Good afternoon, readers.
This morning, Fortune unveiled our latest Businessperson of the Year list. It encompasses 20 individuals whose companies have delivered solid returns in profits, revenues, and stock growth (including over the past 12 months and three years)—and, in some instances, have some truly compelling backgrounds.
You can check out the entire rankings here. But there are two health care leaders on the list worth highlighting: Illumina’s Francis deSouza and Intuitive Surgical’s Gary Guthart.
On a biographical level, deSouza and Guthart could hardly be more different. DeSouza is an Ethiopian-born immigrant who lived in both Addis Ababa and Dubai before arriving at MIT as an undergrad when he was just 16, and now heading the go-to genomic sequencing firm; Guthart is a tech pro who helped dream up a new landscape of robot-assisted surgeries before making that technology an entrenched, and ever-popular, reality.
Perhaps the most impressive thing about deSouza’s and Guthart’s companies is their ability to penetrate their respective markets. Illumina is teamed up with pharmaceutical giants like Amgen and consumer-focused brands like 23andMe alike in the genomics space. Intuitive has been aggressively expanding its minimally invasive surgery tech to international markets and a growing number of surgery types (last year, I wrote about Intuitive’s sci-fi style robot surgeons in a feature for Fortune).
Read on for the day’s news.
Health care and the blockchain. CB Insights is out with a new report on the potential the digital ledger technology blockchain could have in the health care industry. There's a lot to parse in it (and you'll have to provide your email to download the full report)—but here's a topline takeaway: "Use cases for blockchain will start in small projects that reduce duplicative work but can eventually shift to a system where patients control access rights to their data." Now wouldn't that be something! More on this later.
United Therapeutics, Arena rise on license agreement. Shares of United Therapeutics rose 5% while Arena Pharmaceuticals soared 22% Thursday after the companies announced a licensing deal in the pulmonary arterial hypertension (PAH) space. United will be dishing out $800 million in upfront cash to Arena, with executives expressing outright confidence in the latter firm's PAH technology, and its potential to compete against existing products such as best sellers from Johnson & Johnson. (BioSpace)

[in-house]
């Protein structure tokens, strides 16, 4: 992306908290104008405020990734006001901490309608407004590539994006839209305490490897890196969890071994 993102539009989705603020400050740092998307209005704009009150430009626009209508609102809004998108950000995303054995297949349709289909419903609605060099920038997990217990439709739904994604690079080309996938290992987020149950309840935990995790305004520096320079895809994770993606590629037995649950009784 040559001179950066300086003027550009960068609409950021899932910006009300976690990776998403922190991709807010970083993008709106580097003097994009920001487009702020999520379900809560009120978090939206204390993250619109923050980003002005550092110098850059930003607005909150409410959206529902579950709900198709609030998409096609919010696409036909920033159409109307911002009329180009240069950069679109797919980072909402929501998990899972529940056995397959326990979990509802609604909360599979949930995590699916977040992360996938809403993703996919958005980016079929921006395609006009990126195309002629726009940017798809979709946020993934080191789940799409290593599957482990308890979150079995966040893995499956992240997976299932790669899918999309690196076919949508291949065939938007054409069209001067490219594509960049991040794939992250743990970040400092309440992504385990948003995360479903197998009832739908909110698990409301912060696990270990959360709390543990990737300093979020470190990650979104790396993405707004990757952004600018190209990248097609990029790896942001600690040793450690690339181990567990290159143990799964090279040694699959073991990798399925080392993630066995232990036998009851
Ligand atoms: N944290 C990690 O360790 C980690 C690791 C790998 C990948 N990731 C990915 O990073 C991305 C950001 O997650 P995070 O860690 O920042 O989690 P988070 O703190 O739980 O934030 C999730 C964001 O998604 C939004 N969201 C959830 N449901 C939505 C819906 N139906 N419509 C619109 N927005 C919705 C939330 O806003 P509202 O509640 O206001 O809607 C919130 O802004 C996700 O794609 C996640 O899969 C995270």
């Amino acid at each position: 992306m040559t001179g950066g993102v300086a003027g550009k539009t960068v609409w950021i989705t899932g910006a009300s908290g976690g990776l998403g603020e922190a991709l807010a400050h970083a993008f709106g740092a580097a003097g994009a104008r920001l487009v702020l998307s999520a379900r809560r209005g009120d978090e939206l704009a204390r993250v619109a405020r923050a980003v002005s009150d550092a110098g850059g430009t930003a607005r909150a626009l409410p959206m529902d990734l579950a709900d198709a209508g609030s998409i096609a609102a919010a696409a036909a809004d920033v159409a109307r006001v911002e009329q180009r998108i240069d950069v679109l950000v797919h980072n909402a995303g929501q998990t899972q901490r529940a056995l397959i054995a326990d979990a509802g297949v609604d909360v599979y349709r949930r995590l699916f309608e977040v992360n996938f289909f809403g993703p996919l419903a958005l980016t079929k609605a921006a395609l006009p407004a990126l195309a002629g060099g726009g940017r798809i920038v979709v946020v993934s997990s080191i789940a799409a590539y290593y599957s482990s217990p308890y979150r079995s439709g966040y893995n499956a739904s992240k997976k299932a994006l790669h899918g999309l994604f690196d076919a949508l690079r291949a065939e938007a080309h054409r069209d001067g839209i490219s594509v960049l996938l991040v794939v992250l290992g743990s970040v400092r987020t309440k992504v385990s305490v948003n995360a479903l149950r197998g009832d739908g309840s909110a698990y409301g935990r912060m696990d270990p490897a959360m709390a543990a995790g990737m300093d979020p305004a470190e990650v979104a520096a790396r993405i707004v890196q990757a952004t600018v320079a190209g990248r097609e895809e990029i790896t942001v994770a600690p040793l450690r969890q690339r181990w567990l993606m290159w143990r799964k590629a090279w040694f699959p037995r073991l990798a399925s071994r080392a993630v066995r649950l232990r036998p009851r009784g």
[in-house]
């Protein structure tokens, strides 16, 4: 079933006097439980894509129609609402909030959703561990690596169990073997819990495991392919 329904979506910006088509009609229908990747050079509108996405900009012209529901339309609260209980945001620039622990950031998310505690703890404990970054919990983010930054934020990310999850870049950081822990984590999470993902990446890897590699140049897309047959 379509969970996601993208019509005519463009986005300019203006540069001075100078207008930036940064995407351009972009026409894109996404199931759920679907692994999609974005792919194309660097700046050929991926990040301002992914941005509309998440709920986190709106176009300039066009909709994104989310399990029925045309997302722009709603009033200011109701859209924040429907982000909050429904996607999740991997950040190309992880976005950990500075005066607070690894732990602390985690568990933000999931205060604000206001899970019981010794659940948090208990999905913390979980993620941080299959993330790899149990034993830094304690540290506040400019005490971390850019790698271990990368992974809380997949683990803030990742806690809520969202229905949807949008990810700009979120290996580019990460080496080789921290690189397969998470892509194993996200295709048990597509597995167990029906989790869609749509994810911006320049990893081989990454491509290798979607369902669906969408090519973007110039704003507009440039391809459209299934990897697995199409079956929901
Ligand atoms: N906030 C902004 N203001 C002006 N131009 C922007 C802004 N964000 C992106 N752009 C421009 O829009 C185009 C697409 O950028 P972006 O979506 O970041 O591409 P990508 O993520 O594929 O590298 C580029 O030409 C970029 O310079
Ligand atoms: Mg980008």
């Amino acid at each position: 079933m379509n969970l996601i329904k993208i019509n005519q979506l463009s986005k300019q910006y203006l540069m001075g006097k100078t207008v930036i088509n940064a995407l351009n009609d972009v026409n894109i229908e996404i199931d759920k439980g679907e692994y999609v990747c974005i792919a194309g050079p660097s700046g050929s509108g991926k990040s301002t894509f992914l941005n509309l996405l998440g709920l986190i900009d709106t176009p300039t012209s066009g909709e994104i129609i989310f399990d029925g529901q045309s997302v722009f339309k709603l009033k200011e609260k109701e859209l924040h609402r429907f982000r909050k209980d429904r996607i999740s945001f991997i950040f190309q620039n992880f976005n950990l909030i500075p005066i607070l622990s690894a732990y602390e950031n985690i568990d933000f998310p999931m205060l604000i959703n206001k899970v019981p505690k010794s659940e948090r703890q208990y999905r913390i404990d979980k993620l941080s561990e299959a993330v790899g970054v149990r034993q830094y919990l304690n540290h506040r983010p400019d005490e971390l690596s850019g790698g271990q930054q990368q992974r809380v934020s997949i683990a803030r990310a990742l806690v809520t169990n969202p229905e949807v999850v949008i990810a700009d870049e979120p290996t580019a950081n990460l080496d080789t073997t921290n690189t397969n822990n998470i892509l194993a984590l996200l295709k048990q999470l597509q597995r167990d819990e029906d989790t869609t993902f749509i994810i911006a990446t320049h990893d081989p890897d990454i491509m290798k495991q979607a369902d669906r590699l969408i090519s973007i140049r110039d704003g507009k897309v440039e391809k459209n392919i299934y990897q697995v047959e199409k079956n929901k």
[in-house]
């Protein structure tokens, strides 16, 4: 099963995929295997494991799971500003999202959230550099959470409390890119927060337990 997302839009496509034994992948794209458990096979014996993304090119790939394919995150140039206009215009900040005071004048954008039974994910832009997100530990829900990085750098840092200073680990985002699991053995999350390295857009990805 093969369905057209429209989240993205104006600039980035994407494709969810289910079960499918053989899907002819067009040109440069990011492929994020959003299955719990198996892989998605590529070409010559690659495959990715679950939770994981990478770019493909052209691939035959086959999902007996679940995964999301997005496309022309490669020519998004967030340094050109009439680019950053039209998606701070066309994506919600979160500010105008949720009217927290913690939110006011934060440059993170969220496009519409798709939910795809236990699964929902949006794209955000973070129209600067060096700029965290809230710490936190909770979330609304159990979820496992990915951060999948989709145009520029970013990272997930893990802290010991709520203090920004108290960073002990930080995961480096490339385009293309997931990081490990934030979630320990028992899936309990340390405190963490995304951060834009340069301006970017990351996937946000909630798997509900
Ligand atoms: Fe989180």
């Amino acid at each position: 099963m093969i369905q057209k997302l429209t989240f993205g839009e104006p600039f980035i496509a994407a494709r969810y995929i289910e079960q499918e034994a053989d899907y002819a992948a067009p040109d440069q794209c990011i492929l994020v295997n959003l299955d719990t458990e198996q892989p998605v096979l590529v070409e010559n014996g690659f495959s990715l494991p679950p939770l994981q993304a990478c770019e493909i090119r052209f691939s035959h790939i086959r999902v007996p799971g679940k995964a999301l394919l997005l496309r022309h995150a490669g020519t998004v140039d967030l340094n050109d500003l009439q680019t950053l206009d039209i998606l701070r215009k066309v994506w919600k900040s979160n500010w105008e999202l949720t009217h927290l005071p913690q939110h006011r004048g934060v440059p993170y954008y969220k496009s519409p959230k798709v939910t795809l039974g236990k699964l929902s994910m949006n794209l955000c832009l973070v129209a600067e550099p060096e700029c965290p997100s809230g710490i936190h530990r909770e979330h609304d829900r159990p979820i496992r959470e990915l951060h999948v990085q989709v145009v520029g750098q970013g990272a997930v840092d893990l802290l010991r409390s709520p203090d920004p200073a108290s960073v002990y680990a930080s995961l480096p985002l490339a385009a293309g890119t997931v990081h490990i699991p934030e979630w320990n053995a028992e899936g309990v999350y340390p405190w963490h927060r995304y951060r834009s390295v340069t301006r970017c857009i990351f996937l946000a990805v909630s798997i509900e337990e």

THE BIG PICTURE
Long-awaited e-cig rules roll out. As expected, the Food and Drug Administration (FDA) has rolled out proposed rules that would largely make e-cigarette sales at convenience stores a thing of the past. The agency is moving to ban flavored vape products from convenience stores (and, eventually, menthol cigarettes, too) and limit them to certain online vendors and specialty tobacco shops as part of an effort to prevent children from getting hooked on nicotine. “I will not allow a generation of children to become addicted to nicotine through e-cigarettes,” said FDA Commissioner Scott Gottlieb in a statement. “We’ll take whatever action is necessary to stop these trends from continuing.” (Fortune)
Time off for organ donors. Children's Mercy hospital of Kansas has a novel idea—maybe people who decide to donate their organs should, well, get some extra time off for their efforts. "Children’s Mercy employees who agree to serve as a bone marrow or solid organ donor may use up to 40 hours of additional Extended Illness Time when they qualify for a leave of absence due to their inability to work during and immediately following the donation," according to a spokesperson.
Meet the CEO of the Insurance Company Growing Faster Than Apple, by Aric Jenkins
How Mark Zuckerberg's Folly Was Revealed, by Adam Lashinsky
Stan Lee's Marvel Empire Was Fueled By Creativity—And Complicated from the Start, by Dan Reilly
The Quest to Make Cow-Free Milk Take a Big Step Forward, by Beth Kowitt
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